Herpes is the most common virus in the United States, affecting more than 20 million people. This disease is both highly contagious and incurable. There are two herpes simplex viruses: Type 1 (hsv-1) and Type 2 (hsv-2).
The symptoms of Type 1 are cold sores in the area of the lips. The symptoms of Type 2 are sores in area of the genitals. Either may be spread by kissing or by sexual contact, including oral sex.
Herpes is contagious
Herpes spreads by direct contact, usually when the infected person is experiencing an outbreak of blisters. People can sometimes spread herpes even if they have no symptoms. Herpes can also be spread through oral sex if one partner has a herpes sore on the mouth or the genitals. The first outbreak is usually the most extensive and painful, and can last from five days to three weeks.
Herpes symptoms typically appear within two to 10 days after contact with the virus. Some of the symptoms include:
- Swollen glands, headaches, fever, numbness, tingling or burning in the genital region.
- Painful urination or frequent need to urinate.
- Blisters in the genital area that scab over and heal without scars.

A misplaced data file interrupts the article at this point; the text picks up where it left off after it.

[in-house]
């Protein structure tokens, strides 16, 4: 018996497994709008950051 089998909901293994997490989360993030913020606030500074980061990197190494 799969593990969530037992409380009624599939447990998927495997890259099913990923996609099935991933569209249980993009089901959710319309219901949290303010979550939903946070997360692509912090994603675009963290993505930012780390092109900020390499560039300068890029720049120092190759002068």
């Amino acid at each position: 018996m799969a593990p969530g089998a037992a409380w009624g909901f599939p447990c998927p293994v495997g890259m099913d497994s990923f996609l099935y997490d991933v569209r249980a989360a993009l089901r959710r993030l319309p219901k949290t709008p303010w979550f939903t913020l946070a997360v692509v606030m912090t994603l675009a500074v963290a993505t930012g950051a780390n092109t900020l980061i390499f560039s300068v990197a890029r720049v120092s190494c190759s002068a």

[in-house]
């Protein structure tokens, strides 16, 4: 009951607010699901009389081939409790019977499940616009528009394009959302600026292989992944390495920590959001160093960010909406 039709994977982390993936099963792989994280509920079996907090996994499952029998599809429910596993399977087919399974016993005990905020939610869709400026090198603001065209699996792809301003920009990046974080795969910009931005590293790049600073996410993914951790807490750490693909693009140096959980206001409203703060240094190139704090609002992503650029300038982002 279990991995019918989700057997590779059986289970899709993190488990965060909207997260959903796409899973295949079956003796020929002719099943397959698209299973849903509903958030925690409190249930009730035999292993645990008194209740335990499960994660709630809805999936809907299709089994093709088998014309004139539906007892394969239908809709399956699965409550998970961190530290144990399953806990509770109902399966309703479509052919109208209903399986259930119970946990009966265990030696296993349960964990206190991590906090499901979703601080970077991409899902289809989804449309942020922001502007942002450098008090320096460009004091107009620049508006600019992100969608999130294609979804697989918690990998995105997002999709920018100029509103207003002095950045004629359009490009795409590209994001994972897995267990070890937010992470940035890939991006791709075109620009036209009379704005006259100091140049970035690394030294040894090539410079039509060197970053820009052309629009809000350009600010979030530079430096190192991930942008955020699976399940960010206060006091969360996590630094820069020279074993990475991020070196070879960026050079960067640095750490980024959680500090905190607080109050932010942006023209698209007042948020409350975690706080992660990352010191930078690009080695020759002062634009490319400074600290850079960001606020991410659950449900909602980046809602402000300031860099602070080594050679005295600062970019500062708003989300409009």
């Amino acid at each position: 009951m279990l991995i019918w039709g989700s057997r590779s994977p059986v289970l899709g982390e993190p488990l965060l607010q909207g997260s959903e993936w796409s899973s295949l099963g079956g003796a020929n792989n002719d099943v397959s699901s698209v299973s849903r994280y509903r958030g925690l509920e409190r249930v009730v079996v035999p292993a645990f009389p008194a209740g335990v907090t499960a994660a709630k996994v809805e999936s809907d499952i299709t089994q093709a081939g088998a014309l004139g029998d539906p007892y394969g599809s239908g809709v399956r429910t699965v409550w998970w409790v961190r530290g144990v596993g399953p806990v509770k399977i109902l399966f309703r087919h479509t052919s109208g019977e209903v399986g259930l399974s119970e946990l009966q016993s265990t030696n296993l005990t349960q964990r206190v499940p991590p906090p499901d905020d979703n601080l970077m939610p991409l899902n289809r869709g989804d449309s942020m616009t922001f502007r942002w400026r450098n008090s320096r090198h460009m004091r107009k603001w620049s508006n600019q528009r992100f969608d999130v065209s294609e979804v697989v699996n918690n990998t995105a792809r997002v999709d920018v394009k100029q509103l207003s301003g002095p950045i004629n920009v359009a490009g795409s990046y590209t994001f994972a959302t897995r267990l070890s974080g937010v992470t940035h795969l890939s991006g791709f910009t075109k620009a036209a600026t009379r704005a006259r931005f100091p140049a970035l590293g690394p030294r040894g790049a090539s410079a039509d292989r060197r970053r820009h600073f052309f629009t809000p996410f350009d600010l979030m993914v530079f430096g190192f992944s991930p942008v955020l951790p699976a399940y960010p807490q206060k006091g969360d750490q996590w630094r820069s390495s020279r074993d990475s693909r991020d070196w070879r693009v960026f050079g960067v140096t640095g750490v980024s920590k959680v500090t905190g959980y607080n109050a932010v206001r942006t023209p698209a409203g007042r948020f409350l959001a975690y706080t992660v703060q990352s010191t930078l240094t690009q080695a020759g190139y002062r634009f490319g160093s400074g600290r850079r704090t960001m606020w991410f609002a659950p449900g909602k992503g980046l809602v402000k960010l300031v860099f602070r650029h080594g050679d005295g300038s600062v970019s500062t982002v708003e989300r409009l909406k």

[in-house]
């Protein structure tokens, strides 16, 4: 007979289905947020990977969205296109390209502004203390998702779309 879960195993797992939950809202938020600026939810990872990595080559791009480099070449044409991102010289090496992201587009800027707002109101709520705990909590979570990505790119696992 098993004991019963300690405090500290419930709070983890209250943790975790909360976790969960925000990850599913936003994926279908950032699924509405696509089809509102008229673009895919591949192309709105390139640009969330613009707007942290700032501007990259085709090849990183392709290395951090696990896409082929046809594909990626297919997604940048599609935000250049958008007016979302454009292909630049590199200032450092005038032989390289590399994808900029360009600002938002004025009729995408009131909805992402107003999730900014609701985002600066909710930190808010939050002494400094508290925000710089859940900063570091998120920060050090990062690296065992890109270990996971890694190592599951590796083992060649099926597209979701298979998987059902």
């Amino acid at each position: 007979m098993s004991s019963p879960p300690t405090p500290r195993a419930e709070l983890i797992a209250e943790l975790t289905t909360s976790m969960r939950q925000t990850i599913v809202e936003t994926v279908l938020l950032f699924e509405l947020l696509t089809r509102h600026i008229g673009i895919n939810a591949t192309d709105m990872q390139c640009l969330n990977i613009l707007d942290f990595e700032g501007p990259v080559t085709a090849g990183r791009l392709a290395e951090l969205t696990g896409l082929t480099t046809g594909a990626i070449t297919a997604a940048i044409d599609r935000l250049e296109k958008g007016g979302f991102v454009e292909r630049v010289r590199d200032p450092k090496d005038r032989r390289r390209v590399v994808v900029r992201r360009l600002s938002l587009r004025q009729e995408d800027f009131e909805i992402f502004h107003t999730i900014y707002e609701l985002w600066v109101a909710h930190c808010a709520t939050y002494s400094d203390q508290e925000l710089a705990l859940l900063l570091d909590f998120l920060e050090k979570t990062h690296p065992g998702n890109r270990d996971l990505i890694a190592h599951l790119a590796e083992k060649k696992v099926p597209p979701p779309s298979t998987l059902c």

- Many people experience precursor signals up to 48 hours before an outbreak. These may consist of tingling, itching or pain at the site of the eruption, or pain running down into the buttocks or to the knees. Genital herpes infections during pregnancy present special concerns because severe infection of the newborn may occur during passage through an infected birth canal. See your doctor about this.
Herpes warning signs
A prodrome is an early symptom (or set of symptoms) that might indicate the start of a disease before specific symptoms occur. In herpes, prodromes are warning signs that come immediately before an outbreak. Commonly reported prodromes are itching, burning, and tingling. Other reported prodromes are shooting pains in the legs or back.
Not everyone experiences prodromes. For some who do, they can be very mild or fleeting. With education and experience you can learn to identify prodromes.
What causes herpes?
Genital herpes is caused by a virus that invades the body through tiny breaks in the skin. After symptoms disappear, the virus retreats to the colon until it is reactivated. Diet, stress, travel and the sun play a large part in creating new outbreaks. People who are chronically ill, or under severe stress, seem to have the most attacks. Many kinds of stimuli or stress may reactivate the virus, including sexual intercourse and menstruation. Outbreaks may also occur in response to certain foods or medications.
Your doctor can often confirm herpes by the history of your symptoms, an examination of the blisters or sores, or the fluid extracted from them.
There is no known cure but herpes vaccine may be on the way. There is a new discovery that will keep the herpes outbreaks dormant and in remission. See the herpes treatment page.